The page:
Commission welcomes call for moratorium on ash imports

The Forestry Commission and the Food & Environment Research Agency (Fera) have welcomed a call by the HTA for a voluntary moratorium on importing ash trees. The moratorium call is a bid to help prevent Chalara dieback of ash becoming established in the UK.

Young ash trees infected by the Chalara fraxinea fungus, which causes the disease, have been found this year in six nurseries and four planting sites in England and Scotland. The Forestry Commission and Fera are taking emergency measures to prevent the disease spreading into ash trees in the wider environment.

Fera has also published a Pest Risk Analysis (PRA) drafted by tree health scientists at the Forestry Commission’s Forest Research agency. It has invited views on the analysis by 26 October, with a view to using it to support national legislation to protect the UK from the risk of accidentally importing the disease from continental Europe, where it is widespread.

The HTA this week called for a voluntary moratorium by its members on the importation of ash plants. It also called on the plant health authorities to compensate tree owners who are required to destroy diseased plants, and for the Forestry Commission to permit woodland owners who are committed to grant-aided tree-planting schemes which include ash trees to use alternative species without loss of grant.

Forestry Commission plant health service head Dr John Morgan said: "We welcome this responsible move by the HTA to take a lead for industry by calling for a voluntary moratorium on importing ash plants, and we hope that other sectors will follow suit by adopting their own voluntary moratorium on planting imported ash trees. The season for importing ash trees will begin shortly after the consultation period has ended, and a voluntary moratorium would certainly give us a useful degree of extra protection while further measures are evaluated."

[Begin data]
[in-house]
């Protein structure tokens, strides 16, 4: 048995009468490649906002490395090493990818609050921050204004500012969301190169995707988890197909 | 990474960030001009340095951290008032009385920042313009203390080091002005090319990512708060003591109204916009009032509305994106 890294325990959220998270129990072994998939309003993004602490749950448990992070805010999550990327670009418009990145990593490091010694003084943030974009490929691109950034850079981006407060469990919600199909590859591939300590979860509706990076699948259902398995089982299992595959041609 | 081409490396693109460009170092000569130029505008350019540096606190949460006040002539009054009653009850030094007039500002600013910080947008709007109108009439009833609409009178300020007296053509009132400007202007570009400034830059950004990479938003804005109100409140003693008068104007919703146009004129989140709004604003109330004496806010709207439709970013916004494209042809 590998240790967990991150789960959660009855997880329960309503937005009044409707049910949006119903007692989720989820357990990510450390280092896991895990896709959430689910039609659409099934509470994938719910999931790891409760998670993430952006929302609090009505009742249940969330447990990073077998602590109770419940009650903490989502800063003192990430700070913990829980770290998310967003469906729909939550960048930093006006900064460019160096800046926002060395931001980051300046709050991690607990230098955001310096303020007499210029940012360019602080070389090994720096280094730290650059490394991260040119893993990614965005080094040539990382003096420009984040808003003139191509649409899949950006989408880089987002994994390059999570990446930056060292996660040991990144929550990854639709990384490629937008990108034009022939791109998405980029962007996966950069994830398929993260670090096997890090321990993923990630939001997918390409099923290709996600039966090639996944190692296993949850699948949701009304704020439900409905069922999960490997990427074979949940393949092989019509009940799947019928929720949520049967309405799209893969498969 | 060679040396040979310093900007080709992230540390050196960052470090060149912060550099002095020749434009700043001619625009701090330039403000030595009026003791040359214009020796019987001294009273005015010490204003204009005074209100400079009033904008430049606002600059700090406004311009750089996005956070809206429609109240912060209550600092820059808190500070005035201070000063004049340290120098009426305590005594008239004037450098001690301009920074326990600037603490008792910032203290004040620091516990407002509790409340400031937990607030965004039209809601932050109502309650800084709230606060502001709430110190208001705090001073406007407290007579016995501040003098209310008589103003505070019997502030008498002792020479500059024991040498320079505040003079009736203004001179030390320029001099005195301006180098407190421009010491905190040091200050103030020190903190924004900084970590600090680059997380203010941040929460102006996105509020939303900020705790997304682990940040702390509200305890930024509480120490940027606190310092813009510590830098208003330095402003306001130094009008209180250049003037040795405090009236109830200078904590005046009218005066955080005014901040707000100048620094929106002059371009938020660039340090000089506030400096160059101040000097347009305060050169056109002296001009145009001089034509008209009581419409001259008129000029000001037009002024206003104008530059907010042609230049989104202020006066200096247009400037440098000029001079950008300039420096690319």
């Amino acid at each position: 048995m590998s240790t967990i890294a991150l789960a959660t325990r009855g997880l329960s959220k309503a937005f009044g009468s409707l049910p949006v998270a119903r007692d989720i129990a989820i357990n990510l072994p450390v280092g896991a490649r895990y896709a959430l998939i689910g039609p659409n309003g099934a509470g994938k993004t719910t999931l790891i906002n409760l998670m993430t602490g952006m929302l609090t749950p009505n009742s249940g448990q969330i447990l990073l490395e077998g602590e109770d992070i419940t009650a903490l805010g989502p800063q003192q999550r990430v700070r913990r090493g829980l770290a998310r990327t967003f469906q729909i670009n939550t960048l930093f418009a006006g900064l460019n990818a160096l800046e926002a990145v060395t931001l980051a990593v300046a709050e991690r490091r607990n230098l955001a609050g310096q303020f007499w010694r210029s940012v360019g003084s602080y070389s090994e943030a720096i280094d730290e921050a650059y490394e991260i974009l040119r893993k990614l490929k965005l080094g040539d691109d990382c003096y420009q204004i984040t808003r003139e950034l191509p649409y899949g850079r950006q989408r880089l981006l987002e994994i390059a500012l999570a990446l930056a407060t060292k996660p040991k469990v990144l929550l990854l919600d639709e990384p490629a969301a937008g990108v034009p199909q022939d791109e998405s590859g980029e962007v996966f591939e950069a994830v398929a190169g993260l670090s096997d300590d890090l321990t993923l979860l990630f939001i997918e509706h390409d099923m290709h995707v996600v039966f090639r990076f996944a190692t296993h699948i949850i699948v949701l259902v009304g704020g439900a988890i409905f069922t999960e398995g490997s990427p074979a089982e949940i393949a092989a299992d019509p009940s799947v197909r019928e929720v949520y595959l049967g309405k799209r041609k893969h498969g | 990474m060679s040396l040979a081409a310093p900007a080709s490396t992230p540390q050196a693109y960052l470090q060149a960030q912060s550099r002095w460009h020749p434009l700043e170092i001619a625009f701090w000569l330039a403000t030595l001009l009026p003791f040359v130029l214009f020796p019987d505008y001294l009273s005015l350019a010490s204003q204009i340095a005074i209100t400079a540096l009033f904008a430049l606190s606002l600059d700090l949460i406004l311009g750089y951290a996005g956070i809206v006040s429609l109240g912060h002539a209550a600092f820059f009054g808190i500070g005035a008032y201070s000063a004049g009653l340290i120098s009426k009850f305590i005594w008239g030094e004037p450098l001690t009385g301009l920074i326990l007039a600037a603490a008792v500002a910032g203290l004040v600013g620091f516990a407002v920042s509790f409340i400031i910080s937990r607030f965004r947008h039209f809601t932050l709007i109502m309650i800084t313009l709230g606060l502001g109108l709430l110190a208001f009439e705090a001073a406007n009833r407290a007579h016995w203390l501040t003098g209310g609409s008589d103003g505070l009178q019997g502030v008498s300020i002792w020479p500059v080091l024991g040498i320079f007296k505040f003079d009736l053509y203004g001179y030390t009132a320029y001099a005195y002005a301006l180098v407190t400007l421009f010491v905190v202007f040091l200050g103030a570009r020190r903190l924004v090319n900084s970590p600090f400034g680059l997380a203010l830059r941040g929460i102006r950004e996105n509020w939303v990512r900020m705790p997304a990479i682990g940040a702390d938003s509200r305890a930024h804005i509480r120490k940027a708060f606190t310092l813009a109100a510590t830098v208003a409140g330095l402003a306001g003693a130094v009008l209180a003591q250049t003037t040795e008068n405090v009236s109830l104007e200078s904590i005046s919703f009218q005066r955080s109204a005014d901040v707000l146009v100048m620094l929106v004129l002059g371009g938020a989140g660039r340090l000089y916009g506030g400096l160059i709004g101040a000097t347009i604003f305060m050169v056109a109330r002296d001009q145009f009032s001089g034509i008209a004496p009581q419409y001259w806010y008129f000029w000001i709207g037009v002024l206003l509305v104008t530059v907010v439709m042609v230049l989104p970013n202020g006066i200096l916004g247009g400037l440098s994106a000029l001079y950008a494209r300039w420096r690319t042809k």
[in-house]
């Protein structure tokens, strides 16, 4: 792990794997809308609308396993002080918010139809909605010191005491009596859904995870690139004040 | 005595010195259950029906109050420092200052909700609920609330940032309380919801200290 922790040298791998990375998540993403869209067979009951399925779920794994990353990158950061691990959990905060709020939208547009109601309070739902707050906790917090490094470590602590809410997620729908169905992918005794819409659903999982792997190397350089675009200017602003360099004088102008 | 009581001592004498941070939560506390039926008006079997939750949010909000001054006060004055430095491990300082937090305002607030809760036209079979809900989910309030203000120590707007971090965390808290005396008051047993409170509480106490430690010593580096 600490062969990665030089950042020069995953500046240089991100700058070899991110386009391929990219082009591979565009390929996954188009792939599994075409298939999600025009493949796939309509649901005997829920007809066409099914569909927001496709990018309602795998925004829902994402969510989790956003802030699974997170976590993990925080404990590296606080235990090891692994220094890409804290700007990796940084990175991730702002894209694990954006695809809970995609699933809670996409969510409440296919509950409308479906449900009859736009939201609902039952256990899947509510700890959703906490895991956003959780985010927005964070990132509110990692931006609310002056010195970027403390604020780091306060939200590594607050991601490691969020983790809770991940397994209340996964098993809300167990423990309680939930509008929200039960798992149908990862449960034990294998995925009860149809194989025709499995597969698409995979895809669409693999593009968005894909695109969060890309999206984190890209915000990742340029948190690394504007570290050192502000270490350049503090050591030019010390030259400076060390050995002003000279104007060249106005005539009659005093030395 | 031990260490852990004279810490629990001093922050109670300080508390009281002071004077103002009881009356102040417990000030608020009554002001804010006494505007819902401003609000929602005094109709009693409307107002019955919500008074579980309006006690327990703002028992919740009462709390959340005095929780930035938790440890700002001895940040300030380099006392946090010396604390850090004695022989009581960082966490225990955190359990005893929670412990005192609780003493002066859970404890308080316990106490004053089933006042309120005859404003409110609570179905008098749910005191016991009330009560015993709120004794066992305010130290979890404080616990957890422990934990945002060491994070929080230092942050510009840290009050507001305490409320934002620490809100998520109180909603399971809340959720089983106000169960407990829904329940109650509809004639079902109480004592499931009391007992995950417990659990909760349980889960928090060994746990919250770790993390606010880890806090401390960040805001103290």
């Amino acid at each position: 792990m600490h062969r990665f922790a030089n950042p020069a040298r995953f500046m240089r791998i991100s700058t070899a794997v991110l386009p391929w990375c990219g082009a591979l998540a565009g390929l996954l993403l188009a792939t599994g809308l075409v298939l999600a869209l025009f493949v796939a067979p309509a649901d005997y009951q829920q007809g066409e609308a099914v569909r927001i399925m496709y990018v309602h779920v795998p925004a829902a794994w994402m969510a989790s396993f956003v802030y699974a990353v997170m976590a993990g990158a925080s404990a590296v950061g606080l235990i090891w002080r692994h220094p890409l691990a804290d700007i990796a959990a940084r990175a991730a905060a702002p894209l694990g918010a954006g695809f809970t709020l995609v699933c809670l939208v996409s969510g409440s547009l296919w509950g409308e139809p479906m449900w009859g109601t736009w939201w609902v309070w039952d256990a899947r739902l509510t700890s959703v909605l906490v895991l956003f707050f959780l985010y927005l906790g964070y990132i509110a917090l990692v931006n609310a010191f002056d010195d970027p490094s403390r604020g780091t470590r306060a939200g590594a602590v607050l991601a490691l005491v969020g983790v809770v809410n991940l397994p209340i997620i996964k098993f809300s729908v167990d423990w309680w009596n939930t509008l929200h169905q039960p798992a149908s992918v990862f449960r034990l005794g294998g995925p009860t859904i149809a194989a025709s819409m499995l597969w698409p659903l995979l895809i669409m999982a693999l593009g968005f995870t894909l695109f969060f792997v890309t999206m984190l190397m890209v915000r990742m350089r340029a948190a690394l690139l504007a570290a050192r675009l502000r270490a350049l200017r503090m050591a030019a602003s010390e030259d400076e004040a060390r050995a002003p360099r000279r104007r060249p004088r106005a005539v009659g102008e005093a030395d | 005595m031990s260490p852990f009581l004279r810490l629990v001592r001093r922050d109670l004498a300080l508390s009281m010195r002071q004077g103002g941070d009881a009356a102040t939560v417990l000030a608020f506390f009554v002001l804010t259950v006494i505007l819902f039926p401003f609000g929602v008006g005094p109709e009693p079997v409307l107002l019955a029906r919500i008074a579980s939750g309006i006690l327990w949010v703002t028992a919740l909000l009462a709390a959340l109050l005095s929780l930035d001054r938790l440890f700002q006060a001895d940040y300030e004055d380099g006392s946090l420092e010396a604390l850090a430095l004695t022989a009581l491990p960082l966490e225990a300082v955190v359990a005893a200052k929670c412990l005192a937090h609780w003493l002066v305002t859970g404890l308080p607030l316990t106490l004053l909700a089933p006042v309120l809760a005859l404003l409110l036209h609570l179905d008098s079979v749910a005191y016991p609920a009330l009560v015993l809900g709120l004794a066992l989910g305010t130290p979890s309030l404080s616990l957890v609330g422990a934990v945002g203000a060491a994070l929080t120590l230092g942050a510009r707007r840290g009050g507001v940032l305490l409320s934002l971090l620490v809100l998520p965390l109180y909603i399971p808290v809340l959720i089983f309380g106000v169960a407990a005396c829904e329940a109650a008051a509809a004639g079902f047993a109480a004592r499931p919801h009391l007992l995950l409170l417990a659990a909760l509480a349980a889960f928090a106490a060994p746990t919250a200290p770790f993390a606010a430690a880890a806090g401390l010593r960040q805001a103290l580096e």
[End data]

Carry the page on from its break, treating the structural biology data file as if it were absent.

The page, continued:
Dr Morgan said the Commission had considered its response to concerns about already-approved tree-planting schemes in which ash trees were among the species approved for Forestry Commission grant aid.

He added: "We fully understand the concerns of woodland owners who have signed up to plant ash trees in their woodland planting schemes with Forestry Commission grant support or under felling-licence conditions. We will operate a flexible approach for those customers with existing grant or licence agreements.

"However, where those agreements specify ash as a planting species it is essential that owners discuss the situation with their local woodland officer before planting alternatives."

Dr Morgan said there is no provision for compensation for tree owners who were required by Statutory Plant Health Notices served by Fera or the Forestry Commission to destroy infected plants, adding: "It has been the position of successive UK Governments that the risks from plant pests and diseases, like other risks, are part of routine business management, and that the risk should therefore be borne by the businesses concerned. As such, compensation from public resources is not appropriate. It is considered that the limited public resources available are better allocated to surveillance, research and management of pests and diseases to help mitigate any impact on businesses associated with the growing and management of trees."

Consultation feedback is at until 26 October.

Further information about Chalara dieback of ash is available from the Forestry Commission’s website at

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